Wednesday the 18th December 2013
It’s my day to go to the hairdresser. A sweet piece of normality. After years of struggle to find a good hairdresser, one that cares, that wants to know me and my needs, that is not into the hair “up sell.” That’s Luisa. I found her through my sister in law and she is just great. She works on the basis that it is a small boutique salon where you are always the only client! It’s so personal and private I love it.
She is honest, about my crowning glory or not. I have always had fine hair with far too many cowlicks, but she is great, she shows me ways to make it do what I would like within reason. If I pick a picture and say I want that she gently brings me back to earth.
I book in ahead each time my hair is done so I had this appointment booked in for 7 weeks. So since the last appointment I have been diagnosed with breast cancer and had the right mastectomy. Without any planning or foresight.
So I walk in and sit and she says “so how have you been?” I take a slow deep breath and say “well a fair bit has happened since I last saw you.” She looks at me puzzled but realises something big has happened. I tell her “I have breast cancer and have had a mastectomy 3 weeks ago.” I planned on keeping it together but of course I did not and consequently I ugly cry all over her. She cries with me, we hug, and then when we can speak I answer all of her questions.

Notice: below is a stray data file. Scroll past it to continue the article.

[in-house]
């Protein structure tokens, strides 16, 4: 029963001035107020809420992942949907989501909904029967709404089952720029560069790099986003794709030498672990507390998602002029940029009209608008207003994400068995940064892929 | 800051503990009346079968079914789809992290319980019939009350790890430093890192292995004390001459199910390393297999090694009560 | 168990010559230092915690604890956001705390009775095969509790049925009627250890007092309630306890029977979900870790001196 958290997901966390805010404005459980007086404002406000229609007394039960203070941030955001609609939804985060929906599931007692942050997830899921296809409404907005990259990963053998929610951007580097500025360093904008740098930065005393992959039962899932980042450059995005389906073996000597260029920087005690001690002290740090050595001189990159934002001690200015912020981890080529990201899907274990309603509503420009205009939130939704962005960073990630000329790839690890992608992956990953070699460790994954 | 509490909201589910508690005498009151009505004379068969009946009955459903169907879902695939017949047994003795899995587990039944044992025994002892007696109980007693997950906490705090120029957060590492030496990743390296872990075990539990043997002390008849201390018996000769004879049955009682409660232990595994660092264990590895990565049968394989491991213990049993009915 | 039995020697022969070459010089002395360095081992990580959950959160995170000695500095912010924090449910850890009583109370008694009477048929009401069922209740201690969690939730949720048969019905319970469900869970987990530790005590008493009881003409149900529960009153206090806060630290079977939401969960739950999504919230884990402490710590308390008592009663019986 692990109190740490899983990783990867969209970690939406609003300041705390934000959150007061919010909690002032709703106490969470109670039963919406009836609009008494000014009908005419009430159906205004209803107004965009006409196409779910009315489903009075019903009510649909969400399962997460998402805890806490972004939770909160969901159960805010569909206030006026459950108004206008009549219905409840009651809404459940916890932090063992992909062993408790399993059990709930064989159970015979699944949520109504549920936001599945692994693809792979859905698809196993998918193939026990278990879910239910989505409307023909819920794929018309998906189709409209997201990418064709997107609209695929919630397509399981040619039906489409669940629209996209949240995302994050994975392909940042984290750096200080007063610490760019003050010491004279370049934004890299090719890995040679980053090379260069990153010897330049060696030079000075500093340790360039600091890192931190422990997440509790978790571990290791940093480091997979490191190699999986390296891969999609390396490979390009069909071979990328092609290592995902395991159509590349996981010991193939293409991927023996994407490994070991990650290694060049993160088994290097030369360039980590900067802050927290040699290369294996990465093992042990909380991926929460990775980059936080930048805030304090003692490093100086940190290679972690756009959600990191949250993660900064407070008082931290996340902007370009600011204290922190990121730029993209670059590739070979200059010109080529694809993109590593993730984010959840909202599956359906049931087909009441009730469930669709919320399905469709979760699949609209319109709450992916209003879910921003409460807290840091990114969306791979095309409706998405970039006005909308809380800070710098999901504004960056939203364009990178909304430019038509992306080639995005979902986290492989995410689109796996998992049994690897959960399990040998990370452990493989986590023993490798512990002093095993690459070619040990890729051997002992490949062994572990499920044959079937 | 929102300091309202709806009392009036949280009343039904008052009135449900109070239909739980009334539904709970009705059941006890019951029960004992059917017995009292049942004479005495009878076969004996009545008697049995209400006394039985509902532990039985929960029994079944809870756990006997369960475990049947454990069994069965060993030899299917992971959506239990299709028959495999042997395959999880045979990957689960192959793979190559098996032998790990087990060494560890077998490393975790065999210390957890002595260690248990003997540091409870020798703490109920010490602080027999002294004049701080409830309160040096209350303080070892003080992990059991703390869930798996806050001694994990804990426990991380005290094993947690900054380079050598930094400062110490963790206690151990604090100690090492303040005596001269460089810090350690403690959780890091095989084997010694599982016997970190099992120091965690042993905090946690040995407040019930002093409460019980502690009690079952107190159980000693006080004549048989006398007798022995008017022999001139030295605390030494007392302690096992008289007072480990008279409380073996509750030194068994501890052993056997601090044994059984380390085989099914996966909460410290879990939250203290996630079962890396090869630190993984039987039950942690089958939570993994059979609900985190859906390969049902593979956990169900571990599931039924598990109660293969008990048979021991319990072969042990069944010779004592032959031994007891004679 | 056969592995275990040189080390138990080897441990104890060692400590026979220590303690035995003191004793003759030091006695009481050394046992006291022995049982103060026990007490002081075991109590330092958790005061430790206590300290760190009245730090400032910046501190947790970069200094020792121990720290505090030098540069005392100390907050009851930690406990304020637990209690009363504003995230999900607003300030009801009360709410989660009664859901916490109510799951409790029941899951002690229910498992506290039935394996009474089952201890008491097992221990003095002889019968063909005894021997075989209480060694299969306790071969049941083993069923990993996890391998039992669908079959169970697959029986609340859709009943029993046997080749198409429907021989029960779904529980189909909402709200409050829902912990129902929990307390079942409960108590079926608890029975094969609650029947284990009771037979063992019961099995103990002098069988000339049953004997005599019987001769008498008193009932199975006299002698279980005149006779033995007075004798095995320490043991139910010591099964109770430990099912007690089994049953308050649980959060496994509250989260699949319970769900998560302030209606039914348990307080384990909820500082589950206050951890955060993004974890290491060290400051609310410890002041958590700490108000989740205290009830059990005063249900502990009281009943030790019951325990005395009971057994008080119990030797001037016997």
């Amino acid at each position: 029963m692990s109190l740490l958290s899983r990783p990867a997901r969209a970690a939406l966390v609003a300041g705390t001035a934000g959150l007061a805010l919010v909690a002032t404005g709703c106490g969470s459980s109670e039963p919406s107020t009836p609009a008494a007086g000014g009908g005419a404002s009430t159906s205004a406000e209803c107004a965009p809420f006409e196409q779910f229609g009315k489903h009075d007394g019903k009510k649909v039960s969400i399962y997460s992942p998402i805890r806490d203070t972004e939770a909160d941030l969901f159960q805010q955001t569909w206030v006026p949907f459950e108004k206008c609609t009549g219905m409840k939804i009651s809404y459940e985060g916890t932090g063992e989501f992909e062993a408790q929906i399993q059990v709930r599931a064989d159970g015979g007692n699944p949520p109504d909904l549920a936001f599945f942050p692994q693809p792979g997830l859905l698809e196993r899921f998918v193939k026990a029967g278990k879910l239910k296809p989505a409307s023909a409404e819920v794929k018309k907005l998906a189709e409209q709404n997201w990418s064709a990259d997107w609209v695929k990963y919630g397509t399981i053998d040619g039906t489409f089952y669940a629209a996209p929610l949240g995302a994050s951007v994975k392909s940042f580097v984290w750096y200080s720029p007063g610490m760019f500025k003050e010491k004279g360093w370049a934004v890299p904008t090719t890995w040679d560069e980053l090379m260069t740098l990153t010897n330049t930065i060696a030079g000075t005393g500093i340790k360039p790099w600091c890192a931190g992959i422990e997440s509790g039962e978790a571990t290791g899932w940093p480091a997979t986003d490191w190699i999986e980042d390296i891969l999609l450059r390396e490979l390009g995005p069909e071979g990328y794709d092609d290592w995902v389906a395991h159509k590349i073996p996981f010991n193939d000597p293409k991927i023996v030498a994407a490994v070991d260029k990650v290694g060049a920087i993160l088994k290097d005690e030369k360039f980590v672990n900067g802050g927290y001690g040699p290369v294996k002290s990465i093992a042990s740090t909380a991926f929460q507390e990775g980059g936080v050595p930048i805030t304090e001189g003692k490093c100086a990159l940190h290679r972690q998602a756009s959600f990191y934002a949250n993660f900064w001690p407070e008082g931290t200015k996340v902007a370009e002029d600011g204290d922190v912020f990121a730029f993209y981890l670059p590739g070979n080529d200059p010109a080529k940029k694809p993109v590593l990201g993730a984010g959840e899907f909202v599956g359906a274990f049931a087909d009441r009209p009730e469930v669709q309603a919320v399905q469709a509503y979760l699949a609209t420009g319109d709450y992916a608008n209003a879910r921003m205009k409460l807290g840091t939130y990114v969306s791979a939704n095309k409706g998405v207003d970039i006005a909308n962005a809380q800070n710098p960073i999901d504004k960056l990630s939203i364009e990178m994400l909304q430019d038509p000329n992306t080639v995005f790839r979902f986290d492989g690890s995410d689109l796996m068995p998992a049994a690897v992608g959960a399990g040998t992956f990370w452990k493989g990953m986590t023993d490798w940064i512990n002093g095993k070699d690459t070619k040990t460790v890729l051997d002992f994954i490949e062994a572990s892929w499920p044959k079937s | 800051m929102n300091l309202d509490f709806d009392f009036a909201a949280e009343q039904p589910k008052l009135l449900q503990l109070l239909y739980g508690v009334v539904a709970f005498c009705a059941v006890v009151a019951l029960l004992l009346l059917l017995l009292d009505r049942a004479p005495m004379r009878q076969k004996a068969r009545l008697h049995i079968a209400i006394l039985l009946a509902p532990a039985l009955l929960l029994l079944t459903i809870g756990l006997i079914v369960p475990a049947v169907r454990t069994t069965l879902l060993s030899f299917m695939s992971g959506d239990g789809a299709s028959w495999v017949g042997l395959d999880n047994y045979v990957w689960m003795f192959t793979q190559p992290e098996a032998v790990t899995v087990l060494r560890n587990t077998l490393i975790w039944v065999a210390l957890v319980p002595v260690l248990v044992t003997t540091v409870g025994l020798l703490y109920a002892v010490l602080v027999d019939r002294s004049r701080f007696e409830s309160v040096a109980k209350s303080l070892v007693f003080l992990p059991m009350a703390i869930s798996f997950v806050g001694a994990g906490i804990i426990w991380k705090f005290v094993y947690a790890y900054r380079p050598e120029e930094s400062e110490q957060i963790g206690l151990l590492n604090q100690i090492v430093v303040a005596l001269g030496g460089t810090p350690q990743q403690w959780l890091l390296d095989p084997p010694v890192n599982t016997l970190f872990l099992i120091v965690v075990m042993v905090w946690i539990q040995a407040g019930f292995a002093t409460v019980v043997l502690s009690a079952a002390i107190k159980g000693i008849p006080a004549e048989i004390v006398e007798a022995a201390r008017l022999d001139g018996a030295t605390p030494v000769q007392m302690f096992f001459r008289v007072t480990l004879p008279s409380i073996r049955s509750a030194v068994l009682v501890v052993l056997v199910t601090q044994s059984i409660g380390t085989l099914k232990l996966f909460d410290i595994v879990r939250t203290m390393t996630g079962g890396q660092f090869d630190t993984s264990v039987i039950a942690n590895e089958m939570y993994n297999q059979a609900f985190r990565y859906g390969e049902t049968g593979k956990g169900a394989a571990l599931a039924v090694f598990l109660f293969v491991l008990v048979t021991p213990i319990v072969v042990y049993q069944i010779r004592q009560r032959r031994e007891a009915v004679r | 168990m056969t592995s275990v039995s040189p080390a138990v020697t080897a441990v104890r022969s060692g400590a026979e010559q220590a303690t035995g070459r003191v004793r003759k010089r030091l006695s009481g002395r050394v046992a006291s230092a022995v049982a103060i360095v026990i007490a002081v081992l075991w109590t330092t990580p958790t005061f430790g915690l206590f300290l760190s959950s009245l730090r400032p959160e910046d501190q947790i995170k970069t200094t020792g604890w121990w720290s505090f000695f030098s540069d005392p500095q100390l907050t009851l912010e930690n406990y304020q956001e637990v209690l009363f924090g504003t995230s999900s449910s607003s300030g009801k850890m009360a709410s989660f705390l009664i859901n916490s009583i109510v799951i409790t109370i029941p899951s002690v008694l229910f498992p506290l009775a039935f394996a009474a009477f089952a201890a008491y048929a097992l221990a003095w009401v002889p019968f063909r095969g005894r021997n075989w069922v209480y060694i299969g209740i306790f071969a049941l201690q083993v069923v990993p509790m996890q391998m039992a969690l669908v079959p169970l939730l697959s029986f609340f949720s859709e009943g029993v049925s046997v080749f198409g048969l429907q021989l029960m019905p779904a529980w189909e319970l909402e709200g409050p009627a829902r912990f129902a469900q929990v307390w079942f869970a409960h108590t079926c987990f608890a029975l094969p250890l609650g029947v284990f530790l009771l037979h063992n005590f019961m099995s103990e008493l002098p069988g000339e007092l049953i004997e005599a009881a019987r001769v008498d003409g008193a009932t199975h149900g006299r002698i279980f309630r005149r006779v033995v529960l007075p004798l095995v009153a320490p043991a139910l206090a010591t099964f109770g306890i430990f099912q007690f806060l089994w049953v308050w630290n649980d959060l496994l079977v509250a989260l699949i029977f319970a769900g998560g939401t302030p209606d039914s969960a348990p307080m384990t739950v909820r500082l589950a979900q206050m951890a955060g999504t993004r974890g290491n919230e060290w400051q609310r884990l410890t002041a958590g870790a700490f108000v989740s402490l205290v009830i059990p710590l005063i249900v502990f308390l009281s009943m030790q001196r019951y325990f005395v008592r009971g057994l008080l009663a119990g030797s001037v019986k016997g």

I explain that I have been recommended chemotherapy and that I will definitely lose my hair so I would like it cut short in preparation. So we look at some pictures and I explain what I want, she cuts my hair really short and I love it!!!
I asked her if I can come to her when I need to shave my head? She is so supportive and says “of course.” I had read of some women trying to make losing their hair as gentle as possible so they arranged to have champagne, food and their best girlfriends and to make it as special as they can. You see there is something about losing your hair that many men don’t get.
Your hair is not often seen as particularly feminine but it really is. Perhaps less so for me, because I have never really had that amazing head of hair, I’ve just had hair. However, the prospect of being as bald as a badger makes me feel somewhat challenged, and certainly less feminine or beautiful.
Marc wants me to let him do the shaving, he has the shaver and does his own scone every few weeks. But I think I want it to be feminine, gentle and safe in case I lose it all together. Even if you are a woman like me who has never had luscious locks, it is still a large part of me as a woman.
Luisa is so open to this option and we begin to strategise. I explain that I have been told that my hair will fall out anywhere between 14-21 days after chemo starts, there is little warning it just comes out like it was never attached. Luisa says “call me whenever”, I agree and I leave with my sharp new hair do and my hairdresser on speed dial.